Alight here for the Picadilly line to Cockfosters...


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April 30th 2007
Published: April 30th 2007
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Harrod'sHarrod'sHarrod's

middle aged female tourists flock from all over to buy Harrod brand goods
Alight here for the Piccadilly Line to Cockfosters... Mind the Gap... Please stand clear of the closing doors. Those are great first impressions of London - a city composed half of tourists and ex-patriots and the other half of Londoners. Tourists flock in droves to London to check out the famous Picadilly Circus, Leicester Square and Buckingham Palace among other top attractions.
Having been to London previously, I endeavoured to check out the quirky areas I didn't get a chance to see previously. The theme of my sightseeing activities this time around has been markets.
Portobello Market - located in Notting Hill, this area was made famous by the Notting Hill Film with Julia Roberts and Hugh Grant. Cult fans of this movie will be disappointed to discover that they used false fronts in the movie and the actual locations do not exist apparently. The Portobello market itself seems to be the top attraction for Italians as it seemed as though the entire country was on Portobello road jostling elbows with one another to get a closer glance at London's rubbish turned antiques. The market was mostly of antiques including silver spoons, pots and kettles to your heart's content.
Petticoat
shiny for sale shiny for sale shiny for sale

Portobello Antique Market.
Lane Market - this market most definitely catered towards the working class of London and was a hot spot for immigrants. It reminded me of India and Turkey where vendors had a definite chant going... 2 shirts for 2 pounds, 2 shirts for 2 pounds. I did manage to find a steal of a deal but this involved trying on the pant behind a rack overtop of my pants. This was certainly not a place for the modest in want of a change room to try on these cheap clothes. If you are looking for that 2 pound bargain or 10 pound shoes, or 1 pound covergirl makeup that is cleary covered in 5 years worth of dust... you've come to the right place.
Spitalfields Market - only streets away this market catered towards the young well-established generation of Londoners. Elegant people would sit on the patios drinking expresso or would browse the stalls looking for the latest designs of up-and-coming designers. Despite this market being located mere blocks away from Petticoat lane, there was a night and day difference in the clientele and their respective social classes.

London, or actually Windsor also houses one of the three Legoland
doing your laundry AND dishes doing your laundry AND dishes doing your laundry AND dishes

common english sight - laundry machine in the kitchen. unheard of in north america!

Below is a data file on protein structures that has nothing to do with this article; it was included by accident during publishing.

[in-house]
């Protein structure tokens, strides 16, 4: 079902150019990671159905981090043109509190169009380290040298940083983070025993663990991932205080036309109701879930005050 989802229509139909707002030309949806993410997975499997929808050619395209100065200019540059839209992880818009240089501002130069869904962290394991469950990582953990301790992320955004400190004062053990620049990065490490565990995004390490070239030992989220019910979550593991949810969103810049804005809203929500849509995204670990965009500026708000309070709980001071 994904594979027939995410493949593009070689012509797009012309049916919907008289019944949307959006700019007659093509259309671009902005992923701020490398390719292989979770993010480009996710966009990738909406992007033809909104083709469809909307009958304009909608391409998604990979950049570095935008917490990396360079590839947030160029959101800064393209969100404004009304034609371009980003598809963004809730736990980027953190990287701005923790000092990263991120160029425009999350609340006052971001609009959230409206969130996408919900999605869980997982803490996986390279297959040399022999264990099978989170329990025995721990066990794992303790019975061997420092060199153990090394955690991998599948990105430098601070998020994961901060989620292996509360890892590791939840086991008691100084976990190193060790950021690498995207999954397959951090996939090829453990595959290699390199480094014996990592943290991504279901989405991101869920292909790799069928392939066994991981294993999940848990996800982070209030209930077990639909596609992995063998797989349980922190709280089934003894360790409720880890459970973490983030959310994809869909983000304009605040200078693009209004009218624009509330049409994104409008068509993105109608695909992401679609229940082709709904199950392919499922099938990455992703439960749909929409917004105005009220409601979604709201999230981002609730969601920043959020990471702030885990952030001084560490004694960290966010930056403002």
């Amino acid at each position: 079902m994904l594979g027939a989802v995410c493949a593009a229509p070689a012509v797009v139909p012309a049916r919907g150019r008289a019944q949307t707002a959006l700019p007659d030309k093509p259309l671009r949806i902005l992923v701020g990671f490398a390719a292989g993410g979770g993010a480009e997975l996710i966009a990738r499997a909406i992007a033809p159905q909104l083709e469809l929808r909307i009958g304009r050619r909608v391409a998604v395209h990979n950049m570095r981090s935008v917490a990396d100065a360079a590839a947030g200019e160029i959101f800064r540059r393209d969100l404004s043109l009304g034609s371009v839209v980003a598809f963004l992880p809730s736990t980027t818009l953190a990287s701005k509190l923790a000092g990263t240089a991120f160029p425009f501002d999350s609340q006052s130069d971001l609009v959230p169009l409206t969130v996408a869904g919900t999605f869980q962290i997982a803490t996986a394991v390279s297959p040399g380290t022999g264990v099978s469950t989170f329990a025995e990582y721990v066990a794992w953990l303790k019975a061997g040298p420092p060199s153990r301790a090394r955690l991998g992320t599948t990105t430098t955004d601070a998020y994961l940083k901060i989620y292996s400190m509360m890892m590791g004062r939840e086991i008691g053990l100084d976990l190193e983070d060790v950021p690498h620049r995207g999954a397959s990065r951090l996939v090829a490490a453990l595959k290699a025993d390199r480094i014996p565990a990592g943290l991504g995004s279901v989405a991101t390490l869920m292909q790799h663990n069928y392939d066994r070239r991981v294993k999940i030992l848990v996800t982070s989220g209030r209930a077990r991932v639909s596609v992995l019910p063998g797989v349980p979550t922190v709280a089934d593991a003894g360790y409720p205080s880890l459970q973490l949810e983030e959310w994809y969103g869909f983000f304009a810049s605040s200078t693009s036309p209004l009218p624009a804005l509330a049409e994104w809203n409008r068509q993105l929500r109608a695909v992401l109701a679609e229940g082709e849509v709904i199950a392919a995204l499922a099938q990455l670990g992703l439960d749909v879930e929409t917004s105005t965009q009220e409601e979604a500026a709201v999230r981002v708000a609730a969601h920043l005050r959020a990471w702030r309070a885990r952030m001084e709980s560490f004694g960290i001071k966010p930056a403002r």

amusement parks in the world. The others being in Denmark and California. What is so great about this place you say? Well, to see the entire amusement park built out of lego brings back great memories of primary color plastic building blocks. I must admit that the creations there, such as dragons, horses, princesses and dinosaurs clearly put my little colomns of lego to shame. I am comfortable admitting that I don't possess the talent of lego construction.
Windor, is also famous for the location of the Queen's summer palace and the place where Charles and Camilla got married last year. However, this failed to excite us nearly as much as the plastic blocks of Legoland.

And now the random information you've been dying to learn about from my time in London...
Did you know that where you live is crucial in determining what services you have access to. Areas are divided according to square miles and postal codes. Therefore, people of a certain square mile can only go to certain dentists, doctors and schools in that area. Roads are a lovely dividing mark for areas and it is common to see that houses on one side of the
crazy sculpturecrazy sculpturecrazy sculpture

sculpture in the garden of the Victoria and Albert Museum
road cost 40 000 pounds more than houses on the other side of the road despite identical size and appearnace because the more expensive house grants children living on that side of the street to access better schools than the other side. It's a good thing this doesn't apply in Canada. I havn't gone to the same doctor twice in years!

Did you also know that there is something absolutely black and filthy polluting the air in the underground tube? Riding the Piccadilly line will almost certainly guarentee you black snot. I wouldn't have believed it myself having not experienced it. Having done so, I urge all of you to check your dirty kleenex next time you ride the underground in London and you will have a great conversation piece the next time your conversation stalls and turns awkward.




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the art of warthe art of war
the art of war

Assyrian reliefs at the British Museum
Lego & fish and chipsLego & fish and chips
Lego & fish and chips

what a great british experience. too bad little lego men didn't serve me the fish and chips...


30th April 2007

your wild laura
1st May 2007

from a middle-aged woman who has been to Harrods
My husband and I enjoyed the blog. I love your description of the markets, we have been to many of the same places. Next time to London I will have to check out Lego-Land. I too have been fascinated by the laundry in the kitchen as well as the little fridge. It makes sense from a plumbers point of view, but looks very foreign to the North American visitor. Did you see any of the teeny little half baths in the homes? They are too cute!

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